Catching up on posts! This one is from October:
This year I set out to do a crazy thing. The Pemigewasset Loop (or “Pemi”) is a roughly 31-mile trail through a section of the Pemigewasset Wilderness in the White Mountains.
Because it touches eight official 4,000 footers, it’s a popular option for folks wanting a two or three-day backpacking experience in the Whites. It also haunts crazy trail runners with its siren call: Can you survive a one-day pemi? (Spoiler alert: I did)
Backpacker Magazine calls the pemi the second hardest day hike in America. No matter what time of year you attempt it, unless you’re among the trail record holders, you’re likely starting and ending the “run” in the dark. I began at 5:30am and finished up around 7:30pm, about 2 hours past sunset. That put my overall time around 14 hours and my moving time around 12 hours, which is exactly where I aimed to be for my first pemi.
Yes, I put “run” in quotes. Since so much of the route is hiking or scrambling up steep terrain, I did a fair bit of the route simply hiking fast. I ran on the flatter parts, ran on the ridges, and ran as much as I could on descents without risking a tumble down the trail. The last eight or so miles is along a flat-ish trail, and I reveled in it, my knees deeply grateful for the descents of the day to be done.
When I set out, I was running in the pitch black with my headlamp on and some music playing through my phone to help me not get freaked out about every little sound in the woods. (Note: I still got freaked out about every little sound in the woods). As the sun came up, it turned the forest a deep blue and then purple, and then finally, as I made it up the first summit, I got my first taste of sunlight of the day.
I was lucky enough to leap frog with a fellow trail runner for the first few hours (Hi, Jason!). We took each other’s photos at the summits and encouraged one another to enjoy the views, but keep moving, too!
I was nervous I might not be able to finish out the day since summiting Flume took me longer than expected. But once I got onto the ridge, I had fun flying from peak to peak. I made up time and resolved again to finish out the loop instead of bailing out halfway, which was my back-up plan.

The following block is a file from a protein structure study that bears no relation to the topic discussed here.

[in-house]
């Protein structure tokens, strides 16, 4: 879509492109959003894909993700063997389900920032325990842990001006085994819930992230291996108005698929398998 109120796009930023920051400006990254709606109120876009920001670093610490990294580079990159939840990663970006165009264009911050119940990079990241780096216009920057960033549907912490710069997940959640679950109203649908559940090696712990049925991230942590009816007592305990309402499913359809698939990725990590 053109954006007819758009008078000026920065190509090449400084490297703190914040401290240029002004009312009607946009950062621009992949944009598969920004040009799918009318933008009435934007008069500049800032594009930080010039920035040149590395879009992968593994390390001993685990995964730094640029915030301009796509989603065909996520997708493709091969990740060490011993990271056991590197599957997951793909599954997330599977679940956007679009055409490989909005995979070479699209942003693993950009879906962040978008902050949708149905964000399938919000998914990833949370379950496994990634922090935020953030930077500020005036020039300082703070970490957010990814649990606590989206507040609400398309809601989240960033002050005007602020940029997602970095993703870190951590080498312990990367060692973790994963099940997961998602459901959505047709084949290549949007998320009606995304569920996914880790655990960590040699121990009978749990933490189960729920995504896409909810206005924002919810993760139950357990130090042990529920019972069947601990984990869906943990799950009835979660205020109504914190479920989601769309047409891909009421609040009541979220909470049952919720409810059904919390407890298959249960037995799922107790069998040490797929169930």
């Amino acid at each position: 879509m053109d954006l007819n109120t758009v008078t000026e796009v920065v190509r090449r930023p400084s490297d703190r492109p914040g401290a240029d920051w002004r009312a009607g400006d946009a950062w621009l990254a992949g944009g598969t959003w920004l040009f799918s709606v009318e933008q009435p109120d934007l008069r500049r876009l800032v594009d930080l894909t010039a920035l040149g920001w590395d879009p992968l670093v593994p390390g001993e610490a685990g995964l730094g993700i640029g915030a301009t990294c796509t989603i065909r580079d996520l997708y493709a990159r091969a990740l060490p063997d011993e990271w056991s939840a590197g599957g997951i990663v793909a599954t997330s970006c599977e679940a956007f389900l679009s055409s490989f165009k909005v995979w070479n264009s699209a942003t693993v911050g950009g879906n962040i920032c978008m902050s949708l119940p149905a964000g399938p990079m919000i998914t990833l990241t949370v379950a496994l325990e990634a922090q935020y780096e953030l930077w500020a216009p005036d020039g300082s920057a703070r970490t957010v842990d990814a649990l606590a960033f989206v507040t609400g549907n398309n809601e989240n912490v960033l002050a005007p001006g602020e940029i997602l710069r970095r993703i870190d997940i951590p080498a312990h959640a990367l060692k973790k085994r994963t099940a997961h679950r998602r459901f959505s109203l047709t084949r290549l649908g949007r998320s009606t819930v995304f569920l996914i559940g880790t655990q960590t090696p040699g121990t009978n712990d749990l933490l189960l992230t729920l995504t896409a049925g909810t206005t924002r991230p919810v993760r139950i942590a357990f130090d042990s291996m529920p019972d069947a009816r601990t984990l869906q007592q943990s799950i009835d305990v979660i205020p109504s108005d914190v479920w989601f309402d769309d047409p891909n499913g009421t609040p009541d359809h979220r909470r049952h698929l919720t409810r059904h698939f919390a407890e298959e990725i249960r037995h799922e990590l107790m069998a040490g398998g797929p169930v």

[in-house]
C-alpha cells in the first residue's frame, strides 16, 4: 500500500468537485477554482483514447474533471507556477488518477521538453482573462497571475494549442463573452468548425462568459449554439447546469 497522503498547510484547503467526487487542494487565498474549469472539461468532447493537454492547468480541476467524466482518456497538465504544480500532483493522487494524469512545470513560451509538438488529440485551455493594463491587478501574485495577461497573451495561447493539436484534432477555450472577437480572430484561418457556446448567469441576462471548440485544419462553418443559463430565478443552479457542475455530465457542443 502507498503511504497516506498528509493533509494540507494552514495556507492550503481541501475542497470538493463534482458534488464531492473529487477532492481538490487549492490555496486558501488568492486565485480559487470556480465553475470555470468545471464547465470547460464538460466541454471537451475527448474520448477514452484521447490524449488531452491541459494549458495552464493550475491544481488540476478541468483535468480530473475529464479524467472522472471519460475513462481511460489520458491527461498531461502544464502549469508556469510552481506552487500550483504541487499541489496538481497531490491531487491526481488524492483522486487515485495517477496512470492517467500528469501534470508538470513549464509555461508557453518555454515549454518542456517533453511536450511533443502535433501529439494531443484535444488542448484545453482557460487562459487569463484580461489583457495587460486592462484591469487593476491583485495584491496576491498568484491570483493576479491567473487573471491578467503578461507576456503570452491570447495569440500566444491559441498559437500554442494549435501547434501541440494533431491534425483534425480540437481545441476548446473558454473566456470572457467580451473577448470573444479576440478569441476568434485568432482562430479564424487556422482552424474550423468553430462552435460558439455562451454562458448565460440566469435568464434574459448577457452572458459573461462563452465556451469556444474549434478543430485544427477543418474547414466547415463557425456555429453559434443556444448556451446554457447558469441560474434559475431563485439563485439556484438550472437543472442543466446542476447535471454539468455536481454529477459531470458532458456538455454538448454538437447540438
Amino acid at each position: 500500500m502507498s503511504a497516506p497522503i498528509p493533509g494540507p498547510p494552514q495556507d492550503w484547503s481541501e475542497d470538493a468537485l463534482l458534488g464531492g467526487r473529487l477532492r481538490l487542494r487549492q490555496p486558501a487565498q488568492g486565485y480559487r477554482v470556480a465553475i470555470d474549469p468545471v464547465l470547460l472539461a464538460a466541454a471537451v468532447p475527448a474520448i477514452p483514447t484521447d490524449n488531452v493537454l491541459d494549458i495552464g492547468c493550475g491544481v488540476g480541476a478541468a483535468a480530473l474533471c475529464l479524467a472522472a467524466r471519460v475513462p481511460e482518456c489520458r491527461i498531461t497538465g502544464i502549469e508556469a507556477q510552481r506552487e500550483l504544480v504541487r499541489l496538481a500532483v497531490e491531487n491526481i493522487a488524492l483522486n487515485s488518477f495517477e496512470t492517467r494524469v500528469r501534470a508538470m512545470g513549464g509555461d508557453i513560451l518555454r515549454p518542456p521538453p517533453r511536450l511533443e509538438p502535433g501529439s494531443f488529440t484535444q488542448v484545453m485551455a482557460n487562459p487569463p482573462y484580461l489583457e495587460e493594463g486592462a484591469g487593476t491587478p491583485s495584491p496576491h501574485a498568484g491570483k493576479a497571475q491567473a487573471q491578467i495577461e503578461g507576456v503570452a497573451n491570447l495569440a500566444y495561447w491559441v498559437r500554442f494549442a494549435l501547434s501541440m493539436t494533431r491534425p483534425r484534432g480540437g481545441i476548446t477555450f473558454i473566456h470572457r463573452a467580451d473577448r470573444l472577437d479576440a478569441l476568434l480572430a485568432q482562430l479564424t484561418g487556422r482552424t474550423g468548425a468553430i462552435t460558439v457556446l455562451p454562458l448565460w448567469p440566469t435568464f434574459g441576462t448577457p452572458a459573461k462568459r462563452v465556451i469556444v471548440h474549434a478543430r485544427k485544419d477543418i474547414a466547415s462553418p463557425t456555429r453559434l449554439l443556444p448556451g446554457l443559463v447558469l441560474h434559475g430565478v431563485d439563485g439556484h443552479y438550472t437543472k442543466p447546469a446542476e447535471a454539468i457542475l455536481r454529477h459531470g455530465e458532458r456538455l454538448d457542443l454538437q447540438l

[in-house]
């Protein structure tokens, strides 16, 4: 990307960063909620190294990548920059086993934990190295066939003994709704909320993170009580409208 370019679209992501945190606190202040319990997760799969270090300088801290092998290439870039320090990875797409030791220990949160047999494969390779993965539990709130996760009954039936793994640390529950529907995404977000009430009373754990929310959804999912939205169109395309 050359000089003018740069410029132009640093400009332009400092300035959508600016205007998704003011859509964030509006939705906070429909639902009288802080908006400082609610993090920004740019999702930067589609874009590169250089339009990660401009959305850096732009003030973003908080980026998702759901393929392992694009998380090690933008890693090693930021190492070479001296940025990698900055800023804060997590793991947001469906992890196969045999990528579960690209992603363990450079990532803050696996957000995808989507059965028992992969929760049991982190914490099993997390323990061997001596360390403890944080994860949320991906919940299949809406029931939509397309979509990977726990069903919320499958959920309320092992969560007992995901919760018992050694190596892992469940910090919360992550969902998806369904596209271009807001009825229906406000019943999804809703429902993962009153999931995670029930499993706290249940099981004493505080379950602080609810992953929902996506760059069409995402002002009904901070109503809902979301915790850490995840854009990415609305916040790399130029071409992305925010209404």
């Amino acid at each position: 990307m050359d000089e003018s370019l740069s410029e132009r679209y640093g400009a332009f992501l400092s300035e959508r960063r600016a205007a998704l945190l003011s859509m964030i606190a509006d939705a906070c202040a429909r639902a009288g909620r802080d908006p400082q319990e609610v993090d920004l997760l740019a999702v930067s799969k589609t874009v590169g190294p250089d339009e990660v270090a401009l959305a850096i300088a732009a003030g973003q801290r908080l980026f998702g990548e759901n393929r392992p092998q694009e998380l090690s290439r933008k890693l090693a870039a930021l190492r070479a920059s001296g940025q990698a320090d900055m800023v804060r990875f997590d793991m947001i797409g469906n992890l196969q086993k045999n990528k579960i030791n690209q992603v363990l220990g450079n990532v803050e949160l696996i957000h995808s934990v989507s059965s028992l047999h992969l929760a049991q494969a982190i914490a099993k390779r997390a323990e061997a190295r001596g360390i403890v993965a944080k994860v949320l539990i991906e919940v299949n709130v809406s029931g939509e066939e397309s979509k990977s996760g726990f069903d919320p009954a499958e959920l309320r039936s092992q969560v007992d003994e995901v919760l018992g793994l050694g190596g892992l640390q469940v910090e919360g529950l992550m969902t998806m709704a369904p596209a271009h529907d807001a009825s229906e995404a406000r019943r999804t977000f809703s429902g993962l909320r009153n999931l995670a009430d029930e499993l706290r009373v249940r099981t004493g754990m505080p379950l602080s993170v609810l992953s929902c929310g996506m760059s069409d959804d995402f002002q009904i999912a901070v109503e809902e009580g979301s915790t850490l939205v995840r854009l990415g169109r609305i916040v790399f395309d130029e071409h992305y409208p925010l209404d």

They say that the true sufferfest of the Pemi is the descent from the Franconia Ridge and then the quick climb back up to Garfield. They’re not wrong. It was horrible and slogging, but hitting Garfield and knowing there was only one big challenge left, besides the mileage, was encouraging.
The challenge ahead was summiting South Twin, which is less than a mile from the start of that section of the trail, but is a non-stop climb at an incredibly steep pitch. I’d done this section last summer and remembered how fun it was. It’s my favorite kind of trail: big boulders, climbing and scrambling, throwing all your weight into going up, up, up, and emerging victorious at the top. I was all smiles as I got to the top and looked out over the remaining 13 or so miles I had to run.
I didn’t take many more pictures after this. The clouds were coming in and the sun was setting fast. I put my head down, took my poles out, and just focused on moving as fast as I could.
Logistically, I have to give a huge shoutout to Nate, who not only woke up at 4am and drove me to the trailhead, but also was on-call all evening, waiting to hear when he should pick me up at the end. I don’t have cell service in the Whites, but a lot of others do, so every time I met someone on the trail, I asked them if I could send a quick text or call. (Some of those sweeties texted Nate later on to make sure I made it back ok!). I called Nate when I was about 2 hours away from the end and the timing worked out perfectly! He was waiting with water, beer, and snacks, but after running for about 10 miles straight, I just wanted to sit down. We went to our favorite local bar for beer and nachos once I cooled down a bit – the best part of any hike.
Inspirationally, I’m shouting out to Richard – who is always cooking up the next grand adventure, and Matt, who I met on the trail during his pemi loop run this past summer. I was so inspired by how joyful he seemed though the sun was setting and he had a casual 10 miles left to run. Thanks to both of you for your invaluable advice.
As I write this post, it strikes me how matter-of-fact I’m reflecting on my experience. The fact is: I had no idea if I could finish the pemi. Most days I was pretty sure I couldn’t do it. Me? I can’t run through the dark woods alone. I can’t run freaking 30+ miles in one day. I can’t hike up – and down – eight peaks in one go. The way I went about training can be summed up as “lazy marathon training meets weekend warrior hiker”. But once I got going, once I started looking around above the treeline and could see the whole route laid out before me, I was full of promise and adrenaline. The hardest part of the whole thing may have been getting out of the warm car at 5am and walking into the dark alone. But I’m so glad I pushed through all the fear and discomfort. I had the most fun I’ve ever had hiking OR running OR racing. And I can’t wait to do it again.